When my son Benjamin started preschool, I met some moms who have, as I like to say, kept me off a paid professional couch. I can tell these women anything. Fourteen years later I am still grateful for their friendship. Because of them it never occurred to me that not everyone has friends or family who are willing to listen to all the ugly truths that sometimes define special needs parenting. I mean, I’m Italian. I was raised to talk. About everything. Continue reading →
Last week I went to Sebastian’s school for Back to School Night. I sat in his classroom listening as the other mothers discussed how difficult it was for their children to make friends. Yes, I know all about that. I do what I can to help Sebastian. I immediately offered to exchange contact information with the other moms. Continue reading →
Everyone in special education knows transitions are difficult. When Sebastian was entering kindergarten we agreed to place him in an inclusion classroom. I have always been a proponent of inclusion. Sebastian had made great gains in a general education preschool, but I was still terrified of kindergarten. Sebastian’s skills were so unbalanced. Lacking an obvious better placement option, we chose inclusion. The experience soured early into the school year.
When you have a child with complex medical needs decisions are hard to make. At least they are if you’re the parent. Doctors tend to see things differently. Benjamin has brought so many specialists into our lives. I take these doctor/patient/parent relationships seriously. No matter how many visits over multiple years, I’m never quite sure we all truly understand each other. Continue reading →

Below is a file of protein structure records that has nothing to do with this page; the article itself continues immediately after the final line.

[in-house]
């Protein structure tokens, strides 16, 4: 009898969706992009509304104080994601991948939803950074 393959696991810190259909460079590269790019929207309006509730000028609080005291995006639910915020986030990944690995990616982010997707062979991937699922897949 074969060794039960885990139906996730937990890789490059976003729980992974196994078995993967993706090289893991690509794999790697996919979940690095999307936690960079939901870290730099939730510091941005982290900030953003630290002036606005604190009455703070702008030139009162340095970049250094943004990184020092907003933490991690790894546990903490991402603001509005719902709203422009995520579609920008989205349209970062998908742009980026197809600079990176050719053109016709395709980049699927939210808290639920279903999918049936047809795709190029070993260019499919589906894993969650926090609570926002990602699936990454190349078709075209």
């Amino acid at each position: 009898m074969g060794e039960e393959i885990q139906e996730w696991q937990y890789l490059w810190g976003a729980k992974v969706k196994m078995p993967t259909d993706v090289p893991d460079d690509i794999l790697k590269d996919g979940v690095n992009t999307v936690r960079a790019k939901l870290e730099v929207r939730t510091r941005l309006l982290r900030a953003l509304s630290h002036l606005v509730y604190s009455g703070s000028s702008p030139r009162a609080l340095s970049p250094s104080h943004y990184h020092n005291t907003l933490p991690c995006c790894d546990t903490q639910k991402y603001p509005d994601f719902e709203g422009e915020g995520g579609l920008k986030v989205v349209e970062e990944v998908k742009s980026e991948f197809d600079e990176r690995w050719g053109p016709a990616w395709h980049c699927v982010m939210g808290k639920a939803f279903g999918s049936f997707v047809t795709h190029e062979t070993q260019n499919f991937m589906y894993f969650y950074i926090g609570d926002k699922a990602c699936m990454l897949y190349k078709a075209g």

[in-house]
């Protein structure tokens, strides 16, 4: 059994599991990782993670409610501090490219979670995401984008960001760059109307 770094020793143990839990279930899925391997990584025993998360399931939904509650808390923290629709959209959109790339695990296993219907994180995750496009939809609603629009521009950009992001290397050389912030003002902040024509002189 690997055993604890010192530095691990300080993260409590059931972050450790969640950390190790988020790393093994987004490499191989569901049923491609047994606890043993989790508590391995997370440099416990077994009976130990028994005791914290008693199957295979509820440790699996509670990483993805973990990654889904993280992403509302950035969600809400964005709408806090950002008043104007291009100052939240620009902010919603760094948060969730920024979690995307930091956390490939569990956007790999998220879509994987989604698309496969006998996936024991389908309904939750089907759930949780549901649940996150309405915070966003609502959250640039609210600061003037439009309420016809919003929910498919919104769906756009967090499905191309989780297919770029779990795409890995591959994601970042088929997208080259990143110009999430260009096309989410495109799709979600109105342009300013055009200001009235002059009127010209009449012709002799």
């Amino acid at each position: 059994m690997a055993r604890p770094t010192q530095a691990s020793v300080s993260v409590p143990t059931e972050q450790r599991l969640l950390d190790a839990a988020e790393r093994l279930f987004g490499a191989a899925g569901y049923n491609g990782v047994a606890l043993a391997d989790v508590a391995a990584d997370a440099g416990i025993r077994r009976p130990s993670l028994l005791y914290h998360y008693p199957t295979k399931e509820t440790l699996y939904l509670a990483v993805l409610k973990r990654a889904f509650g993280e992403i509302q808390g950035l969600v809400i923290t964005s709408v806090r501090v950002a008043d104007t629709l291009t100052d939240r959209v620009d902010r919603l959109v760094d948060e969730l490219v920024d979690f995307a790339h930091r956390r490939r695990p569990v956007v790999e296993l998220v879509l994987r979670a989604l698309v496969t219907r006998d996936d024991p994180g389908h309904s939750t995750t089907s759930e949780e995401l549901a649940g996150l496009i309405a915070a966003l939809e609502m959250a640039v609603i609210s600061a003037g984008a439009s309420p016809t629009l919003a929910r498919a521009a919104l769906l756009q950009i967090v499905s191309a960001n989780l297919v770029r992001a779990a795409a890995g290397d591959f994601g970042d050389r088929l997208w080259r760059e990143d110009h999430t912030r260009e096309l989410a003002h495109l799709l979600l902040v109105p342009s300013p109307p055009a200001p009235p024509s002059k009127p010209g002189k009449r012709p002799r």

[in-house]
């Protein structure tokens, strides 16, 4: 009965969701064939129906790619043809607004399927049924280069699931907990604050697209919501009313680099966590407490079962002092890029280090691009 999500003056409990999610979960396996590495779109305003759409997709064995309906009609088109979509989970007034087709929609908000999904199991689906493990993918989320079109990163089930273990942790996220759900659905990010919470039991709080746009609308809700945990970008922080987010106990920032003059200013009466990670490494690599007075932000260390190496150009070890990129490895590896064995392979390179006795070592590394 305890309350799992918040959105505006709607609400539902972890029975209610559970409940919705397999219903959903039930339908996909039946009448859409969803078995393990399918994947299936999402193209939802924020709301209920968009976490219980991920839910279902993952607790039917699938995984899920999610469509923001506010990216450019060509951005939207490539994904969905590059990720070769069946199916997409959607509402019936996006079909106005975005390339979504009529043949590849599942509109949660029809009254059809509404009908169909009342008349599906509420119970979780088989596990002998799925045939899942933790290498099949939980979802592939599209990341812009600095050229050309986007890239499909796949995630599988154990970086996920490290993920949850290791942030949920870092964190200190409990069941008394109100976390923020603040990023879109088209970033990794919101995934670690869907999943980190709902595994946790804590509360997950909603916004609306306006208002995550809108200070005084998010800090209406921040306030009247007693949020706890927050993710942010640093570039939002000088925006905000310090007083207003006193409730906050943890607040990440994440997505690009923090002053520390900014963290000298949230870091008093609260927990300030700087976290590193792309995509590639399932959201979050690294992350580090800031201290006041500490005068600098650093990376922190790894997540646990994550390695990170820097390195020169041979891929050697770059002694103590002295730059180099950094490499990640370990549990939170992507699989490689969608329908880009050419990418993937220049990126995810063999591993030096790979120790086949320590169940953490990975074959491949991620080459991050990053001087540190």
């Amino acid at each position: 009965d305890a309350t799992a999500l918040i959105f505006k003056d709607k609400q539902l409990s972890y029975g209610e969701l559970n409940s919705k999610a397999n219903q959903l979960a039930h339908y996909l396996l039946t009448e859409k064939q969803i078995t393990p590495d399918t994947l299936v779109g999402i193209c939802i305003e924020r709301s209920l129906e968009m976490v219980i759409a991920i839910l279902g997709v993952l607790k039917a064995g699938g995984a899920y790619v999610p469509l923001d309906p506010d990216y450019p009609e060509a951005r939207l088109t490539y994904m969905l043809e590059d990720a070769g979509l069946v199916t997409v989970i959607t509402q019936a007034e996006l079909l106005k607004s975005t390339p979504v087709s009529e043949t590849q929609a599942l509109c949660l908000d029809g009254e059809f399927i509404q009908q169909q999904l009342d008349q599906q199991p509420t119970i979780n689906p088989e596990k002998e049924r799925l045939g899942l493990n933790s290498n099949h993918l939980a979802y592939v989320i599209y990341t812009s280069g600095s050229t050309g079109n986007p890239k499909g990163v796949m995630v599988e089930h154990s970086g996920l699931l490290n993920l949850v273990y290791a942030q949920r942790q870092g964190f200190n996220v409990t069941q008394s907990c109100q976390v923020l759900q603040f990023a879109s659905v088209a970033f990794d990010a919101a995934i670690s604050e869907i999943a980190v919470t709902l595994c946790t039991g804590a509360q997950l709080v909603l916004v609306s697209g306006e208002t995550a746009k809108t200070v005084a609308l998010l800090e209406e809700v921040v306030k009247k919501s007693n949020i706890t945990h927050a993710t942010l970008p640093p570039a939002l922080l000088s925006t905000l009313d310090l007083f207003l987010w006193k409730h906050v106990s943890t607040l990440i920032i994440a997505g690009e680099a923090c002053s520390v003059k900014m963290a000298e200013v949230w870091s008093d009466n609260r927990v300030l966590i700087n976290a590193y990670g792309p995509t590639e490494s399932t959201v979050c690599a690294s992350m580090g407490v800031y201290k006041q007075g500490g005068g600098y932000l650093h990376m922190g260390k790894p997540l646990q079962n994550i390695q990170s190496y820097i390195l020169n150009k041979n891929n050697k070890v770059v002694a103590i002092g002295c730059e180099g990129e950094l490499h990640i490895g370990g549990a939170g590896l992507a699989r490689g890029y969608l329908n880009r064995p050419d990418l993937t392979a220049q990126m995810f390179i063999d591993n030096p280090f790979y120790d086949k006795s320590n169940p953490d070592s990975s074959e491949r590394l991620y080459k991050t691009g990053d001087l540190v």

I still cannot believe my boy is 16 years old. I’m certain all parents stare at their teenagers in disbelief. How did time get by us? I was never certain Benjamin would live long enough to celebrate such a milestone birthday. Continue reading →
It was an ordinary day in the park. That was the plan. John and I walked around the black paved path pushing Benjamin, our non-verbal, seizure-ridden 14-year-old son, in his wheelchair. With cautious optimism, we eyeballed our 10-year-old son Sebastian as he rode his bike on the path.
Milestones are hard-won in our family. Sebastian has a pace all his own, like most kids on the autistic spectrum. His gains, no matter how lagging, are at the heart of my positive daily mantras. So what if he’s behind in reading? He’s reading. Who cares that he still has trouble adding one plus one in his head? He knows the important numbers: his address, his father’s phone number and 911.
In our never-ending quest to experience something normal, we encouraged bike riding. Sebastian quickly became an accomplished driveway cyclist. He was ready to move on to greater challenges. I was mindful about giving him too much freedom. The stories of wandering autistic children are plentiful. Continue reading →
I was standing in the vestibule of a local drug store raging like a rabid dog. Clearly I was in need of a major life change. I had put it off for far too long. I won’t make that mistake again, although I will never be able to change the underlying cause of my troubles.
Stress is the common mistress my husband and I both keep. We are infused with her presence. We pretend to forget her existence. When she dares to surface we do our best to suppress her influence.
Fourteen years ago my husband John and I welcomed a son. It was Benjamin who first matched us up with this queen of heartache. He was born with a rare neurological disorder. He cannot walk, talk, or use his hands. He has seizures daily. He has endured six surgeries, countless scans, EEG’s, blood draws, and takes a total of 27 pills daily. Our ten-year old son Sebastian reaffirmed the queen’s status when he was diagnosed on the autistic spectrum. Thankfully he is not quite the picture of the classic autistic child but we don’t expect to suffer from empty nest syndrome. Parenthood certainly didn’t turn out the way we planned, but we habituated. When you have children with disabilities, your base is so skewed you get used to unreasonable norms. I suppose that’s why my moment took me by complete surprise.